Sure, it's twisted, but with gas prices so low these days, our idea of going green is burning as much of the stuff as possible while it's still cheap. You can't get much greener than the color of cash, and it will pump money into the economy to boot. Accomplishing such an altruistic endeavor requires a serious fuel system, and Aeromotive has the goods to get the job done. Since opening for business in 1994, the company's pumps, filters, and regulators have been the choice of countless street/strip enthusiasts and hardcore racers. In fact, the fastest nitrous-powered car on the planet, Mike Castellana's IHRA Pro Mod F-body, relies on an Aeromotive fuel system while ripping down the track in six seconds flat at 239 mph.

That said, it takes a lot more than a brute pump to survive the rigors of racing and street driving. "If you want to do it correctly, getting the fuel from the tank and into the engine is far more involved than you might think," explains Aeromotive's president, Steve Matusek. "When Aeromotive was formed, our original goal was to design and manufacture the best fuel pumps, filters, and regulators on the market. Our philosophy has evolved over to years to one where we develop entire fuel systems, not just individual components. Engineering components to work together within the tolerance of one another results in seamless performance and maximum durability and reliability."

To educate us on the subject, Jesse Powell and Brett Clow-two of Aeromotive's head tech gurus-gave us a condensed dissertation on fluid transfer dynamics and fuel system design. Our heads are still numb from trying to translate it all into something that resembles everyday English, but we think the results were well worth the effort. Some of what we learned was downright shocking. Little did we know that mechanical pumps trump their electric counterparts, and that just about every carbureted fuel system can benefit from running a return line. Are you ready to get pumped?

Calculating Flow Requirements
In the past, fuel pump manufacturers have rated their offerings based on gallons per hour of flow at an unspecified pressure, with no reference to test voltage. In the real world, this gave no indication of the horsepower that could be supported by their pumps. By choosing to assign a horsepower rating, along with publishing flow information at actual pressures and realistic voltages, Aeromotive has broken the mold and raised the bar for the industry. In the Aeromotive catalog, each pump carries several horsepower ratings on the basis of application type and use of power-adders.

The key variables that determine which fuel pump is suitable for a particular engine combination are horsepower, brake specific fuel consumption, maximum fuel system pressure, and the pump's flow volume at that pressure. Available voltage at the pump under engine load and the pump's flow volume at that voltage are important factors as well. To be safe, start by estimating horsepower on the high side and BSFC on the low side, which is usually less than one in most gasoline engines. Different engine combinations, power-adders, and even fuel octane ratings and tuning approaches will have a profound impact on BSFC, so consider this carefully when choosing a fuel pump.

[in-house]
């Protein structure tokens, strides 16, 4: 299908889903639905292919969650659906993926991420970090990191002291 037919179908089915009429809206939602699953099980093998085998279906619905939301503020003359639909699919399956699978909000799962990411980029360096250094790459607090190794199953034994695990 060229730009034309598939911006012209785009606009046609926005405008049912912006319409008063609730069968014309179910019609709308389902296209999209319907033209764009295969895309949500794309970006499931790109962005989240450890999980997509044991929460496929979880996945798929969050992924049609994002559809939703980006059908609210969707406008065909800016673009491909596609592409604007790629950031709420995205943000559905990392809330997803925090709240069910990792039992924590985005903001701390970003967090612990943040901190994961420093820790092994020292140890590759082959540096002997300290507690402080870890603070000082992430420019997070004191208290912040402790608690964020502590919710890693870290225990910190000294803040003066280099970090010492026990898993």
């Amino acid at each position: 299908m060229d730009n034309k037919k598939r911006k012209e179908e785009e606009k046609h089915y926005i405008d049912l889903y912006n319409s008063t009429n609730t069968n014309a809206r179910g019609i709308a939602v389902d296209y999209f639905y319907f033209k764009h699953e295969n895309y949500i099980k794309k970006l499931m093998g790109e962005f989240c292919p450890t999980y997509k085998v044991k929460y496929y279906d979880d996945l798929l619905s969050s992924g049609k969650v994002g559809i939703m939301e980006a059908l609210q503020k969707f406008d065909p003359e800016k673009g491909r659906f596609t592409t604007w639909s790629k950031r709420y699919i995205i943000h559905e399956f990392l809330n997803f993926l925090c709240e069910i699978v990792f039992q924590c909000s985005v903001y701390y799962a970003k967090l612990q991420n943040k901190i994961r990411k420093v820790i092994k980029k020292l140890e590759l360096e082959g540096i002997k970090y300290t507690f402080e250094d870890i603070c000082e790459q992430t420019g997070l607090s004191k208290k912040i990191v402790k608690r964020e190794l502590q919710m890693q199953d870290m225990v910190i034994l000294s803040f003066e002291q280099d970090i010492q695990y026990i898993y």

Naturally aspirated engines are normally most efficient with a BSFC between 0.4 and 0.5 lb/hr. Nitrous combinations use a little extra fuel and often develop a BSFC from 0.5 to 0.6 lb/hr. Forced induction engines are usually the least efficient and have a BSFC ranging from 0.6 to 0.75 lb/hr. Determining the fuel volume necessary for a particular engine is the first step in selecting a fuel pump.-Brett Clow

Pressure And Volume
Designing a fuel system is a balancing act between pressure and volume. As system pressure goes up, the pump's volume goes down. "To illustrate this point, take a look at one of the most popular and efficient EFI pumps on the market, Aeromotive's A1000. Its flow volume is reduced 53 percent just by increasing line pressure from 9 to 90 psi," explains Powell. Although not quite as significant, he adds that the difference between 90 psi of line pressure and 60 psi with the same pump is a 28 percent drop in flow.

"A scenario like this isn't uncommon in forced induction EFI applications where fuel pressure is increased to compensate for undersized injectors. Clearly, the effect of raising fuel pressure has a significant impact on flow volume, and this is further compounded by low-quality fuel pumps. Obviously, eliminating unnecessary fuel pressure rise, removing FMUs, and installing properly sized injectors will increase flow and maximize the horsepower potential of any fuel system."